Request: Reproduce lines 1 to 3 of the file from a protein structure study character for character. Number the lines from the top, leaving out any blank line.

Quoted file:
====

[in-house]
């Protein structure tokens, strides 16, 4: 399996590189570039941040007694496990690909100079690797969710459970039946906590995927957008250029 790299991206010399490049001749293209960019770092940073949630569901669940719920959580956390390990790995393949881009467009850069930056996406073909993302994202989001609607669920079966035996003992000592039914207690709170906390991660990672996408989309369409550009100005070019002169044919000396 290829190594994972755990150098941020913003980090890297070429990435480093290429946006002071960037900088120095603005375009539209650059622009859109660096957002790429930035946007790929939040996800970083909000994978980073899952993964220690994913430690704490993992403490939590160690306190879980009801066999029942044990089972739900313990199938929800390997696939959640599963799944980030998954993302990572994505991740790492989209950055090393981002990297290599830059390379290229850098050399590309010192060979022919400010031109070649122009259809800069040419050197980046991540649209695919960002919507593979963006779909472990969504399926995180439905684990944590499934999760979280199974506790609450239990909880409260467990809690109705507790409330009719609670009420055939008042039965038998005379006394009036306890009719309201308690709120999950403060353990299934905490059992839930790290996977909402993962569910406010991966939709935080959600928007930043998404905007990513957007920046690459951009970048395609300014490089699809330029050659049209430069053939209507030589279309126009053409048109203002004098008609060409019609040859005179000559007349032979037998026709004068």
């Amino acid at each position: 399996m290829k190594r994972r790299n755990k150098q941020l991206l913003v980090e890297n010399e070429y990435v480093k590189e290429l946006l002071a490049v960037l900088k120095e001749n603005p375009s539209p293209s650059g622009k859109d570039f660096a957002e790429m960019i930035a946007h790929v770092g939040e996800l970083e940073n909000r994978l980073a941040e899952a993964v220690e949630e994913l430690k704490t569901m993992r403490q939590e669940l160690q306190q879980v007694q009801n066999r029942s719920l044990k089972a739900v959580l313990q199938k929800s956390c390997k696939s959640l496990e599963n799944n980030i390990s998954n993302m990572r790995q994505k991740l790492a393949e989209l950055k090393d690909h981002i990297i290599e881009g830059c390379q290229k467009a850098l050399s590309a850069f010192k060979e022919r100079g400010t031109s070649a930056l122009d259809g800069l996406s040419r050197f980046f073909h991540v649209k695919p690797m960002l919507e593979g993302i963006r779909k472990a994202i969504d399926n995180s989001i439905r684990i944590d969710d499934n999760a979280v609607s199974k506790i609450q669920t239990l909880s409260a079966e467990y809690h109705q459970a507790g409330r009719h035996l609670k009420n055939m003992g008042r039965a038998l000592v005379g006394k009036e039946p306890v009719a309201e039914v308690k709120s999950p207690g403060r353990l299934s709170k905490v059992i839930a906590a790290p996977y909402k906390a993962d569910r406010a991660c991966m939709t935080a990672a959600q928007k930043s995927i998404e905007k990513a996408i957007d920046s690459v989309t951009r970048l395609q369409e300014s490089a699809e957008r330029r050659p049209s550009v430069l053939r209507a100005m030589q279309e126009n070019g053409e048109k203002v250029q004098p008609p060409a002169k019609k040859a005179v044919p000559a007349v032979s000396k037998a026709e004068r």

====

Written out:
[in-house]
């Protein structure tokens, strides 16, 4: 399996590189570039941040007694496990690909100079690797969710459970039946906590995927957008250029 790299991206010399490049001749293209960019770092940073949630569901669940719920959580956390390990790995393949881009467009850069930056996406073909993302994202989001609607669920079966035996003992000592039914207690709170906390991660990672996408989309369409550009100005070019002169044919000396 290829190594994972755990150098941020913003980090890297070429990435480093290429946006002071960037900088120095603005375009539209650059622009859109660096957002790429930035946007790929939040996800970083909000994978980073899952993964220690994913430690704490993992403490939590160690306190879980009801066999029942044990089972739900313990199938929800390997696939959640599963799944980030998954993302990572994505991740790492989209950055090393981002990297290599830059390379290229850098050399590309010192060979022919400010031109070649122009259809800069040419050197980046991540649209695919960002919507593979963006779909472990969504399926995180439905684990944590499934999760979280199974506790609450239990909880409260467990809690109705507790409330009719609670009420055939008042039965038998005379006394009036306890009719309201308690709120999950403060353990299934905490059992839930790290996977909402993962569910406010991966939709935080959600928007930043998404905007990513957007920046690459951009970048395609300014490089699809330029050659049209430069053939209507030589279309126009053409048109203002004098008609060409019609040859005179000559007349032979037998026709004068």
């Amino acid at each position: 399996m290829k190594r994972r790299n755990k150098q941020l991206l913003v980090e890297n010399e070429y990435v480093k590189e290429l946006l002071a490049v960037l900088k120095e001749n603005p375009s539209p293209s650059g622009k859109d570039f660096a957002e790429m960019i930035a946007h790929v770092g939040e996800l970083e940073n909000r994978l980073a941040e899952a993964v220690e949630e994913l430690k704490t569901m993992r403490q939590e669940l160690q306190q879980v007694q009801n066999r029942s719920l044990k089972a739900v959580l313990q199938k929800s956390c390997k696939s959640l496990e599963n799944n980030i390990s998954n993302m990572r790995q994505k991740l790492a393949e989209l950055k090393d690909h981002i990297i290599e881009g830059c390379q290229k467009a850098l050399s590309a850069f010192k060979e022919r100079g400010t031109s070649a930056l122009d259809g800069l996406s040419r050197f980046f073909h991540v649209k695919p690797m960002l919507e593979g993302i963006r779909k472990a994202i969504d399926n995180s989001i439905r684990i944590d969710d499934n999760a979280v609607s199974k506790i609450q669920t239990l909880s409260a079966e467990y809690h109705q459970a507790g409330r009719h035996l609670k009420n055939m003992g008042r039965a038998l000592v005379g006394k009036e039946p306890v009719a309201e039914v308690k709120s999950p207690g403060r353990l299934s709170k905490v059992i839930a906590a790290p996977y909402k906390a993962d569910r406010a991660c991966m939709t935080a990672a959600q928007k930043s995927i998404e905007k990513a996408i957007d920046s690459v989309t951009r970048l395609q369409e300014s490089a699809e957008r330029r050659p049209s550009v430069l053939r209507a100005m030589q279309e126009n070019g053409e048109k203002v250029q004098p008609p060409a002169k019609k040859a005179v044919p000559a007349v032979s000396k037998a026709e004068r």